From ‘Insane’ to ‘Ludicrous’: Tesla Model S will now do zero to 60 in 2.8 seconds

2015 Tesla Model S P85D
With 691 horsepower and all-wheel drive, the Tesla Model S P85D is already one of the most formidable performance cars available, but Tesla just turned things up a notch.

During a conference call today, CEO Elon Musk announced that the car’s existing “Insane Mode” will be surpassed by a new “Ludicrous Mode” that will make the Model S even quicker than before. The car will also get a new optional 90kWh battery pack, up from the current 85kWh.

In “Ludicrous Mode,” Musk said the Model S will go from zero to 60 mph in just 2.8 seconds (down from 3.2 seconds), and run the quarter mile in 10.9 seconds. That’s right, Fast and Furious fans, this a genuine 10-second car.

Musk said the improved performance comes from changes to the car’s electronics. Tesla added a new “smart fuse” with its own electronics and lithium-ion battery that can monitor current, allowing for cuts in power to be made more precisely. That, along with other improvements, allows the battery’s top end to be increased from 1,300 amps to 1,500 amps.

Allowing more current to flow from the battery pack to the motors cuts acceleration times. Musk said that at maximum acceleration, the enhanced Model S will generate 1.1 g of force, and claims the car can accelerate “faster than falling.”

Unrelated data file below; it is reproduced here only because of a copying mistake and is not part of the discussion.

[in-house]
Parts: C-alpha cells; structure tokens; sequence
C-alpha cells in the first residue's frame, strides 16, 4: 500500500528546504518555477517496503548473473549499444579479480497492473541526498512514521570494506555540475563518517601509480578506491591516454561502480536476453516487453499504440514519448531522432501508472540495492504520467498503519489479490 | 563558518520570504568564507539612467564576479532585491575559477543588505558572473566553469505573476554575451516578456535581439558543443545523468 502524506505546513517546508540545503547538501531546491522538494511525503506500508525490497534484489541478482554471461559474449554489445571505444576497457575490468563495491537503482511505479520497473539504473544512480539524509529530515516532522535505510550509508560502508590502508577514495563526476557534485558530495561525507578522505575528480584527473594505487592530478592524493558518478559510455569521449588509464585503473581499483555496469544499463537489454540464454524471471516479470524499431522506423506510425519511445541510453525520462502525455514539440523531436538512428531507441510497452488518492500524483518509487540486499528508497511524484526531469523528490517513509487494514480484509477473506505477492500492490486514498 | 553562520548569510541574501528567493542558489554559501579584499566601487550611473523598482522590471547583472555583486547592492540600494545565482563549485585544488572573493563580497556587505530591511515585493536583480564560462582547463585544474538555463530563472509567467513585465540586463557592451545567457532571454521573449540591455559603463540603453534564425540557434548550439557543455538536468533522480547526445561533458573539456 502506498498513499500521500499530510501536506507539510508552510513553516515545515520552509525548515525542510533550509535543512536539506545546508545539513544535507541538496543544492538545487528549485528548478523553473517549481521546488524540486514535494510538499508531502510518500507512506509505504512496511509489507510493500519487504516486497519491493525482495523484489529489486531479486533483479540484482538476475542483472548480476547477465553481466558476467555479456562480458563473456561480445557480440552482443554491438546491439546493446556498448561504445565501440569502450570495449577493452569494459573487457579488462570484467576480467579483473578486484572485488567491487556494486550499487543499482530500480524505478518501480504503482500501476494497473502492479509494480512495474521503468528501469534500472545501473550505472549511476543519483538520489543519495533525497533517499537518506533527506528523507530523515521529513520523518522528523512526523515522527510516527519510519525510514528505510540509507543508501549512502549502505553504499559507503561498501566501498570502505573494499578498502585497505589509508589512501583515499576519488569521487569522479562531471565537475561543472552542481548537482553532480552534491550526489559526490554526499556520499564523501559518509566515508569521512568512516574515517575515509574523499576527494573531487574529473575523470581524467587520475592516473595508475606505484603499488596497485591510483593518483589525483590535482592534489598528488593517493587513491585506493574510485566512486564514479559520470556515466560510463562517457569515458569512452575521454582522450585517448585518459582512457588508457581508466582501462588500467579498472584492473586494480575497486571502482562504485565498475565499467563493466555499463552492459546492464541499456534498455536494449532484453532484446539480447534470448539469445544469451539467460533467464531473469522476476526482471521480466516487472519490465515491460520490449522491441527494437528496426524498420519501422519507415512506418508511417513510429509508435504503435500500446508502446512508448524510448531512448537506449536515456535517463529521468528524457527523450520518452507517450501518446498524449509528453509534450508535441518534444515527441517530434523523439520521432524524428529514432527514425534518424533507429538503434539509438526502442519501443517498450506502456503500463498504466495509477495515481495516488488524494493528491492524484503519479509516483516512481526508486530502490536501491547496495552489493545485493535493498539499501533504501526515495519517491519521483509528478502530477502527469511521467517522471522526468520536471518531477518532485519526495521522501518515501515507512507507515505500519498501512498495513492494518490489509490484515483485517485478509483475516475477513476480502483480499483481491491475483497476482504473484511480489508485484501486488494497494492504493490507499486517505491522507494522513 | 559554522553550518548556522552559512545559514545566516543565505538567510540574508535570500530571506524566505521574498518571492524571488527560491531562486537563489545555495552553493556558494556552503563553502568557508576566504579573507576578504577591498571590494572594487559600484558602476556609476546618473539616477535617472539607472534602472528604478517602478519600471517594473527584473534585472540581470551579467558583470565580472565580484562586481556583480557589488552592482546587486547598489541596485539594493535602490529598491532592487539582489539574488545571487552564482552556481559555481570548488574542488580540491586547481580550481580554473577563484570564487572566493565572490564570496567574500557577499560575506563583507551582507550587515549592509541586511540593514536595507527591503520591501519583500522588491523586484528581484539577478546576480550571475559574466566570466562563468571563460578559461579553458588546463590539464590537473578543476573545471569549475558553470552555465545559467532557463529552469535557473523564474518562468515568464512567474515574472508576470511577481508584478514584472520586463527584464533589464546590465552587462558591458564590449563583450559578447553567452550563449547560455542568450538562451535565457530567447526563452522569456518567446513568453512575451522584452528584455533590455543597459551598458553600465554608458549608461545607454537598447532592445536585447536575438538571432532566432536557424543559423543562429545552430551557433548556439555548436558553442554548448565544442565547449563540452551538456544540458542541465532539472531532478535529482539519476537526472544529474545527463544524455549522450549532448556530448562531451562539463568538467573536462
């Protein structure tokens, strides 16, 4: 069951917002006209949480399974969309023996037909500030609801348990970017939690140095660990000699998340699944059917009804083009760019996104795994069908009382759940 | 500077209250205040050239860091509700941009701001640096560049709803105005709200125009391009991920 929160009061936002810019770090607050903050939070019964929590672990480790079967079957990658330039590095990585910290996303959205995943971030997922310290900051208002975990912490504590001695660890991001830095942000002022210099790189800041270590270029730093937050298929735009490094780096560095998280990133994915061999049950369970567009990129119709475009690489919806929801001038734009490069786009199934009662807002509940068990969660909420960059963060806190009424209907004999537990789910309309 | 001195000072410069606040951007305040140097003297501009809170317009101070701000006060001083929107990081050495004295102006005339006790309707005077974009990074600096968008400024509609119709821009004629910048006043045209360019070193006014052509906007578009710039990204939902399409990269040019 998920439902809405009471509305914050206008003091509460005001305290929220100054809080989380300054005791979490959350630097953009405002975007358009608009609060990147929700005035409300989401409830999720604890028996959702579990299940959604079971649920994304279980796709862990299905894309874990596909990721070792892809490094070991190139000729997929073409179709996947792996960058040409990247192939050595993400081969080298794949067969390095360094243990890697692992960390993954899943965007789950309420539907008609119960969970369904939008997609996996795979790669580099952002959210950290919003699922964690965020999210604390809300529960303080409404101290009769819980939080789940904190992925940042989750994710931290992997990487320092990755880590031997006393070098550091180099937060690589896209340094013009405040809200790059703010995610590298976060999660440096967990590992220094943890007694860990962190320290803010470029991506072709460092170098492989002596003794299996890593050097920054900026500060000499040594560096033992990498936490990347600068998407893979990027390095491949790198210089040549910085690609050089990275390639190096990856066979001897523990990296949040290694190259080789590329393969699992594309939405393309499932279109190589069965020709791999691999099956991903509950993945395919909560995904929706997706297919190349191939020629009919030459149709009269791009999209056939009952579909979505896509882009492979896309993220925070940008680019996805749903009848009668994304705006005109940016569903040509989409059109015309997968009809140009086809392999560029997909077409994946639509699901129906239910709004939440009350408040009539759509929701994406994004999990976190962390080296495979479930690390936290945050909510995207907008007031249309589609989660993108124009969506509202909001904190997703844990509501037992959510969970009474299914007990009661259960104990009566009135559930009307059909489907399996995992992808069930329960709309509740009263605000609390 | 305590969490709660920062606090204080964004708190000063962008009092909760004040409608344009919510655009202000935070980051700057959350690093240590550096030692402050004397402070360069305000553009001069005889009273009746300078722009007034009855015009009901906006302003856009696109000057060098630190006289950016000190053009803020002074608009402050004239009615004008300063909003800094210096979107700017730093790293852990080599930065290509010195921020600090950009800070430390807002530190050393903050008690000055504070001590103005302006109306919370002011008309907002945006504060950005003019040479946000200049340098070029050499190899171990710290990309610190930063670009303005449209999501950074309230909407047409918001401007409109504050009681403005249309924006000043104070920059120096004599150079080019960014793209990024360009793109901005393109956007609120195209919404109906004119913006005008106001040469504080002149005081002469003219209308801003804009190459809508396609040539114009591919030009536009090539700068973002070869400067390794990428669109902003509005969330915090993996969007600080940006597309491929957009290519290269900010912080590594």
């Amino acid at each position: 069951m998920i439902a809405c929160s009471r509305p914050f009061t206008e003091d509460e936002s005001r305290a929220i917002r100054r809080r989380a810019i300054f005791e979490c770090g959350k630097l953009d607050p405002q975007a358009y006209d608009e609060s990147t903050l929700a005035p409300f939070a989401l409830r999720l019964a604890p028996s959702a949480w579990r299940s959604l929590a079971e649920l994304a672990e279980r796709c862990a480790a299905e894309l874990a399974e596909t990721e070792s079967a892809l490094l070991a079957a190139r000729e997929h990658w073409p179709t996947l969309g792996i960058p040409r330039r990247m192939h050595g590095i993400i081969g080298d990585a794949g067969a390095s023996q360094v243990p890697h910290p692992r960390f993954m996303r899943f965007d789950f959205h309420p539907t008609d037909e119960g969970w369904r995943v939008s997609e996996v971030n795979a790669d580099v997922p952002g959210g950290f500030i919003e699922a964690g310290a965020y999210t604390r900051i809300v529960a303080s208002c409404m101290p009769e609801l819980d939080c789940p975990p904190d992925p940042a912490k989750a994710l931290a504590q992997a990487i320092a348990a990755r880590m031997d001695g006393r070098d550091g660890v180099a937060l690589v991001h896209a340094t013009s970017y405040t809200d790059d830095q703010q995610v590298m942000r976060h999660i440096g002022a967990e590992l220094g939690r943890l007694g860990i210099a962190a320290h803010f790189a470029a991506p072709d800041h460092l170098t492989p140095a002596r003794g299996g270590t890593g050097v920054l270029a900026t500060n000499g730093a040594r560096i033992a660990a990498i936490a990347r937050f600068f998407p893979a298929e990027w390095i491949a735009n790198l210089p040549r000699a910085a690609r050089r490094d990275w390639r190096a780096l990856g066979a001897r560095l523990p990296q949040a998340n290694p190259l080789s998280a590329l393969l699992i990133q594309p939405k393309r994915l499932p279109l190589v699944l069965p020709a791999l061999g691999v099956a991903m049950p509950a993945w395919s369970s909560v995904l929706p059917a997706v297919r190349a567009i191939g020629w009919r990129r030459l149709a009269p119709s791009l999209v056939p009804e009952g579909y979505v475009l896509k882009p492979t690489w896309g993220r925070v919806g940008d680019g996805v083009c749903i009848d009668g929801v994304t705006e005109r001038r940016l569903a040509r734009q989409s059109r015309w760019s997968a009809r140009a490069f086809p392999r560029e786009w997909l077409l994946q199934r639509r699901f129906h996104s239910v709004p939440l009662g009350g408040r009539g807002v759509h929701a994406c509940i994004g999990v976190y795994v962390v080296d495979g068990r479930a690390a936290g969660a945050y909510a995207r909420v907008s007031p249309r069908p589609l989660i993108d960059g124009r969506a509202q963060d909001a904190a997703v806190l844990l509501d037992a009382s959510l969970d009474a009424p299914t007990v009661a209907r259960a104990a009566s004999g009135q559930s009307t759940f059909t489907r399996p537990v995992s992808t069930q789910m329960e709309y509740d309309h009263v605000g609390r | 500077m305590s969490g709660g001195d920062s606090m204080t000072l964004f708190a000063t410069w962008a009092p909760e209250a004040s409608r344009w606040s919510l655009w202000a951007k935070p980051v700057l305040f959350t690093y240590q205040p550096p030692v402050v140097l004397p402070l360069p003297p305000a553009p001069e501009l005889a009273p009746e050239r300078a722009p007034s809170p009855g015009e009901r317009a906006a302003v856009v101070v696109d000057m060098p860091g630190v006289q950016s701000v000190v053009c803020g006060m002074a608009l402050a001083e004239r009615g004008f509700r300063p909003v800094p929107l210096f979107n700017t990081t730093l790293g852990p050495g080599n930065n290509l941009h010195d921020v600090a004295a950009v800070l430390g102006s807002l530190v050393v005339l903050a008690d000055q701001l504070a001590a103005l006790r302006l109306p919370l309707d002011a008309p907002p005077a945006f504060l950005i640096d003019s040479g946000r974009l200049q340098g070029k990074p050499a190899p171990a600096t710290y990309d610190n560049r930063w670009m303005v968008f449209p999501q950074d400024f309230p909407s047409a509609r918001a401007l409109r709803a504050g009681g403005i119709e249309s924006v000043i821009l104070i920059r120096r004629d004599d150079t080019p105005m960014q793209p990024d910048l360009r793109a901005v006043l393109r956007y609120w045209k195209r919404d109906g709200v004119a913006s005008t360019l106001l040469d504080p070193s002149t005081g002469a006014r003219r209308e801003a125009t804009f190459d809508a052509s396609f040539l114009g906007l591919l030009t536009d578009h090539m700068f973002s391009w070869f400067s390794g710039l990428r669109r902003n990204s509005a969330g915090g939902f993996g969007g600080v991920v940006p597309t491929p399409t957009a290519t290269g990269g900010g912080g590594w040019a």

Rearranging passengers’ organs isn’t the only area where the Model S has become more adept. With the 90kWh battery pack, the new Model S 90D will have a range very close to 300 miles if driven at a steady 65 mph Musk said. That’s an improvement of about 30 miles over the current 85D.

Cars with the larger battery pack will represent a $3,000 upgrade over comparable 85kWh models. For the next six months, Tesla will also let current owners buy the new pack for $5,000, plus labor and installation costs.

Regarding ongoing Tesla projects, Musk also said that he’s been testing the autonomous-driving system for the Model S during his Los Angeles commutes on the 405 freeway. He said the system should be ready for public beta testing in the next two to three weeks.

Described as an “autopilot” system, this tech was announced alongside the all-wheel drive Model S “D” variants last fall. Tesla has been building cars equipped with the hardware for the system since then, but hasn’t released the software to customers. It’s expected to roll out with a feature that lets a car autonomously complete a pass when the driver flicks a turn signal.

Musk also said that Tesla is working on a second generation of its Roadster sports car. Unlike the original, which was based on the Lotus Elise, Musk said the new car will be designed entirely in-house.

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